Javier Espinoza and Gordon Rayner, telegraph.co.uk
Photo: David Sandison/The Independent/REX
British universities have become too politically correct and are stifling free speech by banning anything that causes the least offence to anyone, academics argue
British universities have become too politically correct and are stifling free speech by banning anything that causes the least offence to anyone, a group of leading academics warns on Saturday.
A whole generation of students is being denied the “intellectual challenge of debating conflicting views” because self-censorship is turning campuses into over-sanitised “safe spaces”, they say.
Their intervention comes as an Oxford college considers removing a historic statue of Cecil Rhodes, one of its alumni and benefactors, because he is regarded as the founding father of apartheid in South Africa.
"The College does not share Cecil Rhodes's values or condone his racist views or actions."
Oriel College says the statue of Rhodes, on a building he paid for, jars with the values of a modern university. It is facing a battle with Historic England, which has listed the statue as an object of historical interest.
Writing in The Telegraph, the academics, led by Frank Furedi, professor of sociology at the University of Canterbury, and Joanna Williams, education editor, Spiked, say it is part of a “long and growing” list of people and objects banned from British campuses, including pop songs, sombreros and atheists.
They say the “deeply worrying development” is curtailing freedom of speech “like never before” because few things are safe from student censors.
Because universities increasingly see fee-paying students as customers, they do not dare to stand up to the “small but vocal minority” of student activists who want to ban everything from the Sun newspaper to the historian David Starkey.
The letter says: “Few academics challenge censorship that emerges from students. It is important that more do, because a culture that restricts the free exchange of ideas encourages self-censorship and leaves people afraid to express their views in case they may be misinterpreted. This risks destroying the very fabric of democracy.
“An open and democratic society requires people to have the courage to argue against ideas they disagree with or even find offensive. At the moment there is a real risk that students are not given opportunities to engage in such debate.
“A generation of students is being denied the opportunity to test their opinions against the views of those they don’t agree with.”
Calling on vice-chancellors to take a “much stronger stance” against all forms of censorship, they conclude that “students who are offended by opposing views are perhaps not yet ready to be at university”.
Freedom of speech carries a burden of responsibility which shouldn’t be overlooked.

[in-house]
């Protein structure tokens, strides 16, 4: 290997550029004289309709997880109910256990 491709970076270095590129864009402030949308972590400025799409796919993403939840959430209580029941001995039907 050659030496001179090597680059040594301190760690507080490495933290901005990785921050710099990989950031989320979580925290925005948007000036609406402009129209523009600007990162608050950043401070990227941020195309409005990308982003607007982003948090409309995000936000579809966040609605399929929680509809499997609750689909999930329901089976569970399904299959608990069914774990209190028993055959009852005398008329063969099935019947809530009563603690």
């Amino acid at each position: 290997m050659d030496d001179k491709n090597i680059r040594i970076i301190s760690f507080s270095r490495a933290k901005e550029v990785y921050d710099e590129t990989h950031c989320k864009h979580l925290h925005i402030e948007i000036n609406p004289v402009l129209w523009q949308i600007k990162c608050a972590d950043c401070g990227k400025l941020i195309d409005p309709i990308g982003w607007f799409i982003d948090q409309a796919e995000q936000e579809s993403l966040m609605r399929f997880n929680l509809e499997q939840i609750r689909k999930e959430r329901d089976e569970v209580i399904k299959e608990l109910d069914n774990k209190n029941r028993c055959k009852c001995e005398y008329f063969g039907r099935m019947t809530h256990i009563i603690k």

Professors have complained recently that they are being bullied online by students who are easily offended by opposing views.
In recent months, students at British universities have banned, cancelled or challenged a host of speakers and objects because some found them offensive. Maryam Namazie, a prominent human rights campaigner who is one of the signatories to the letter, was initially banned from speaking at Warwick University because she is an atheist who, it was feared, could incite hatred on campus. She spoke at Warwick in the end.
"We are starting the process of consultation with Oxford City Council this week in advance of submitting a formal application for consent to remove the Rhodes plaque."
In September, the University of East Anglia banned students from wearing free sombreros they were given by a local Tex-Mex restaurant because the student union decided non-Mexicans wearing the wide-brimmed hats could be interpreted as racist.
Oxford University cancelled a debate on abortion after female students complained that they would be offended by the presence of “a person without a uterus”, in other words a man, on the panel.
Cardiff University students tried to ban the feminist icon Germaine Greer because she once wrote that a man who was castrated would not behave like a woman, which was construed as offensive to transsexuals.
Mark Prisk, the Conservative MP in whose constituency Cecil Rhodes was born, said: “This rather narrow minded view of trying to shut down people’s opinions, even if we find them abhorrent, doesn’t remove the fact that they happened or that people held those opinions.”
Ironically, the South African former Oriel student leading the campaign to remove the statue of Rhodes attended Oxford as a beneficiary of a scholarship funded by Rhodes’s legacy.
Ntokozo Qwabe, who set up the Rhodes Must Fall in Oxford campaign, is one of more than 8,000 foreign students who have been able to study at Oxford because of a Rhodes Scholarship, paid for by the Rhodes Trust, which was set up by Cecil Rhodes in his will.
Last month The Daily Telegraph revealed that students at Harvard had asked for rape law to be dropped from lectures in case any students were victims of sexual assault. And President Obama has said that“coddling” students is “not the way we learn”.
Other signatories to the letter include Kathryn Ecclestone, professor of education at Sheffield University, Prof Alan Smithers of the Centre for Education and Employment Research at the University of Buckingham and Dr Cheryl Hudson, a history lecturer at Liverpool University.